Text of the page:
I was shocked and appalled to hear that back in my native UK, the truth lost to subterfuge lies and deception. PRWeek, the industry trade publication, was hosting a debate where the motion discussed was PRs have a duty to tell the truth.
The motion was defeated by 138 votes to 124.
In my first post for the Blog Herald, I opined that social media is bringing a seismic change to the PR industry. We’re moving away from a top-down, spin heavy, heavy handed control of the message to openness, honesty, transparency and spin free messaging.
Clearly I was wrong. Clearly PR is, indeed, the lying profession.
I should probably polish my self-awarded halo here and say that I’ve never lied to a reporter. There was one time where I promised someone an interview with the CEO; a CEO I had overbooked and who ran out of time. I think that was the closest I came.
The opposite side to the motion was that PR’s duty is not to the truth, but to the client. After all, we’re being paid by them and we’re not journalists. Most PRs and most businesses are not in the mood to bite the hand that feeds them.
But while we’re not journalists, bound by journalistic standards, we still produce content. I’m blogging here and there are near enough to a 1000 PR bloggers, in the form of students, academics, clients, agencies and satirists, out there blogging about PR.
Amanda Chapel’s post (referenced above) also covers exactly this in more eloquent detail.
Our new initiatives such as blogs, podcasts and the new news release are all direct communications with our audience. Canadian freelance technology journalist Danny Bradbury recently expressed his concern over a comment on the Weblo launch release that called it an “article”.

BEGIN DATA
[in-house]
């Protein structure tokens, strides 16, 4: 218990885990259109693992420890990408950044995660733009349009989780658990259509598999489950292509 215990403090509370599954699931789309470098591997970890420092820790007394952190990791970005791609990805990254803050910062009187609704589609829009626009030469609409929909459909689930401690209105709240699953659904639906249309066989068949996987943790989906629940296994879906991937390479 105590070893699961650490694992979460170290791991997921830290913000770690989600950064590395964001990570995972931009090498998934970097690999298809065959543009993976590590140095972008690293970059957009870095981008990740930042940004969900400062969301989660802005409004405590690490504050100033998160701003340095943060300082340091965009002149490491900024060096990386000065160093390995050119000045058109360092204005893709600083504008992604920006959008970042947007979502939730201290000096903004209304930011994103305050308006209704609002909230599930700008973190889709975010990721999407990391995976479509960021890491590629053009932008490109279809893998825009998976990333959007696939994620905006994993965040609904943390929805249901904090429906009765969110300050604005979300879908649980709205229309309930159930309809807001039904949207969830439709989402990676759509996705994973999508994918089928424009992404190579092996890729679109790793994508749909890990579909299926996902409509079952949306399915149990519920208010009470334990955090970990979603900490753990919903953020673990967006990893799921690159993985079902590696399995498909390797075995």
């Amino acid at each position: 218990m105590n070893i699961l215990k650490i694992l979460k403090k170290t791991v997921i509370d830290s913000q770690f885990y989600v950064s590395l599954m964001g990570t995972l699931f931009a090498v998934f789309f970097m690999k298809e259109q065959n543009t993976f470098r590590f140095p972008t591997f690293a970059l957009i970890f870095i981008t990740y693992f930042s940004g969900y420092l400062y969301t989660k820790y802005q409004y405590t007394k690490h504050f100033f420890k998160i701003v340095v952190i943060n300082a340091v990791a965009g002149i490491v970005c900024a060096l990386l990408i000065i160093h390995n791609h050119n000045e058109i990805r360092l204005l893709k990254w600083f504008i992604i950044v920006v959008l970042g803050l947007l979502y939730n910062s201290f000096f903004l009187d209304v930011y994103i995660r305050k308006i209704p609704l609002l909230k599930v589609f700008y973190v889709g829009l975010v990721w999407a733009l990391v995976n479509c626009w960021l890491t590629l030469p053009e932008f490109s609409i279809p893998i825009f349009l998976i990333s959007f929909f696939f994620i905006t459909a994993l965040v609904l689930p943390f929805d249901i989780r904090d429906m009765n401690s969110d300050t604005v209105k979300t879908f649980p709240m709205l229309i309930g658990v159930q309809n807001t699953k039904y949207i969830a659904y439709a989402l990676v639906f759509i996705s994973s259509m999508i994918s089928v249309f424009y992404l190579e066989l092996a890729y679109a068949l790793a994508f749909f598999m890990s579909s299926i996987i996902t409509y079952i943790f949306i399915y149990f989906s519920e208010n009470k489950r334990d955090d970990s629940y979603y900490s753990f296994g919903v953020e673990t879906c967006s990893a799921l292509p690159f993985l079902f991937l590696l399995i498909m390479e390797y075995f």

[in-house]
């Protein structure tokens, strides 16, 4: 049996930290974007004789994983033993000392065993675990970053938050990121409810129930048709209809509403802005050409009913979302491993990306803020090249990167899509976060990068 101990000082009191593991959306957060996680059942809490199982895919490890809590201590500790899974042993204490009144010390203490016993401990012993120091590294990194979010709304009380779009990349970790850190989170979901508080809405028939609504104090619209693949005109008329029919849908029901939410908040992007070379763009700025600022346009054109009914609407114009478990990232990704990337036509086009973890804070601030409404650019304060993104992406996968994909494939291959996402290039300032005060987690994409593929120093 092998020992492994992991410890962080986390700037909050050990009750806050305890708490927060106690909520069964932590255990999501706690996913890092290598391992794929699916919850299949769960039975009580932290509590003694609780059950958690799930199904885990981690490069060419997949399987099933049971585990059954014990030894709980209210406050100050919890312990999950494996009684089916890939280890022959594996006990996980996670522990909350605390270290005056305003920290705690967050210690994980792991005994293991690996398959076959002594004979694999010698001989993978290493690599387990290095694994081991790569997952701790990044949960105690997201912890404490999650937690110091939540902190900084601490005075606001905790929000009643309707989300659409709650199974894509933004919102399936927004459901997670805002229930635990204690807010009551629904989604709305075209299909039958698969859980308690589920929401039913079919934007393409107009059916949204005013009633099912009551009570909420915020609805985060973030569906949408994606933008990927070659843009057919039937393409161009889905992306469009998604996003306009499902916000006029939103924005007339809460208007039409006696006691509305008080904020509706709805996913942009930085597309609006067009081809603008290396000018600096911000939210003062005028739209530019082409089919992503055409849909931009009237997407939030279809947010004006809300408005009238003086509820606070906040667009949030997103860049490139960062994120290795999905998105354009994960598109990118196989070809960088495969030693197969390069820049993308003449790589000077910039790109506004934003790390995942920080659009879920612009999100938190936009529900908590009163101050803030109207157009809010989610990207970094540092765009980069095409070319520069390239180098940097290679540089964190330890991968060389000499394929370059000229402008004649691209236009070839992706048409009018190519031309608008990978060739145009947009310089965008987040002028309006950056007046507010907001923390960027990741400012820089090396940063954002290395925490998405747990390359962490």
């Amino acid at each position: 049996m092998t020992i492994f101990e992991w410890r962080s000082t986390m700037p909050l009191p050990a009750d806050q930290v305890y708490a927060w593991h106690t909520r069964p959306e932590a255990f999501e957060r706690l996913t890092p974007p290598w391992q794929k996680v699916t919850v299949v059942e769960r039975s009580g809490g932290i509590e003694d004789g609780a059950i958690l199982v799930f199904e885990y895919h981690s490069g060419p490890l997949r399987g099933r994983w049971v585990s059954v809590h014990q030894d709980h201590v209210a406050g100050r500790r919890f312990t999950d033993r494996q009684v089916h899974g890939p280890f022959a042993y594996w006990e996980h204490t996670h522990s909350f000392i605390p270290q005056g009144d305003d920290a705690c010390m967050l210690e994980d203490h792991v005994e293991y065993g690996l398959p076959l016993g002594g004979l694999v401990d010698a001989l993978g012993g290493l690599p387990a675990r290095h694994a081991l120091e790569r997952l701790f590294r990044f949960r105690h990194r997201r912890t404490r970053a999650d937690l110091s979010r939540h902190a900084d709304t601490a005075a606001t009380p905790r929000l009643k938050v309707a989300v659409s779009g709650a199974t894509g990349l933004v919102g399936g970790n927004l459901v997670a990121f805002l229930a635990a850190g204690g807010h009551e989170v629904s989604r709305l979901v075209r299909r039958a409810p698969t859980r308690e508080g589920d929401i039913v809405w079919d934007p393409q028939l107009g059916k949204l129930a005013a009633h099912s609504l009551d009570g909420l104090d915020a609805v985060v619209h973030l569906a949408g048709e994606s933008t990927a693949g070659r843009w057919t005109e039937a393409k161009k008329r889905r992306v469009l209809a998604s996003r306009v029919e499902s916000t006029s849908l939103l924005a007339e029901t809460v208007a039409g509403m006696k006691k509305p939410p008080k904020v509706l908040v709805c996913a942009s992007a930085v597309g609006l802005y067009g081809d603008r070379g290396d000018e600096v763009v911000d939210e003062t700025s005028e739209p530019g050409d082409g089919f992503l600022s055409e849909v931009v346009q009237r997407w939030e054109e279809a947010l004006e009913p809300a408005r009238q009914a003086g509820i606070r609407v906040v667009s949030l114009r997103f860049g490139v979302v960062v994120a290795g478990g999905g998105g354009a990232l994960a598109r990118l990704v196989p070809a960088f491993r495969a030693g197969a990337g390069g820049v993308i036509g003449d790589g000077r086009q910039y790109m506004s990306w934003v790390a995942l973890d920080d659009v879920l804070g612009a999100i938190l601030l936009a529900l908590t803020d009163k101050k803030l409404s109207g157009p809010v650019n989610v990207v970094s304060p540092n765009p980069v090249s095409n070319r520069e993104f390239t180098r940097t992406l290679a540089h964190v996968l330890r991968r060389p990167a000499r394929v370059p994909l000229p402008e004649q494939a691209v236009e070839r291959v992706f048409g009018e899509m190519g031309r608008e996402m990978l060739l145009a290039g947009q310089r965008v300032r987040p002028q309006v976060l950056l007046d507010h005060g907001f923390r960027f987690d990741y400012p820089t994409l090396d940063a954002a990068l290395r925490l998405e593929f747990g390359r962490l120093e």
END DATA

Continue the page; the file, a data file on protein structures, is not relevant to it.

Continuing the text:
And with this lying epidemic, he’s right to be concerned.
But I have a middle ground. A way PRs can be beholden to both the client, to the audience and subsequently, the truth.
I’ve always thought that PR’s greatest asset is our media intelligence. How we can predict what is and what won’t be a good story and how to generate media coverage. But how often do we turn this intelligence 180 degrees and focus it on the client organization?
Not much. Most of our work is executional. Clients give us a specific task or problem to solve and we solve it. Sometimes we solve it very well.
But this approach is more about fixing the symptom of needing media coverage, rather than the problem of a being a company no one wants to cover.
So my solution is this: PRs should be consulting with companies on how they can become more ethical, more transparent, more honest in their day to day business practices.
It won’t be easy, it won’t be cheap, it won’t be a quick fix. It’ll take time, it’ll take immersion in the client business and the benefits won’t be seen until the organization has changed. But once that change has been made, you won’t be able to keep up with the media coverage, or the orders, coming in.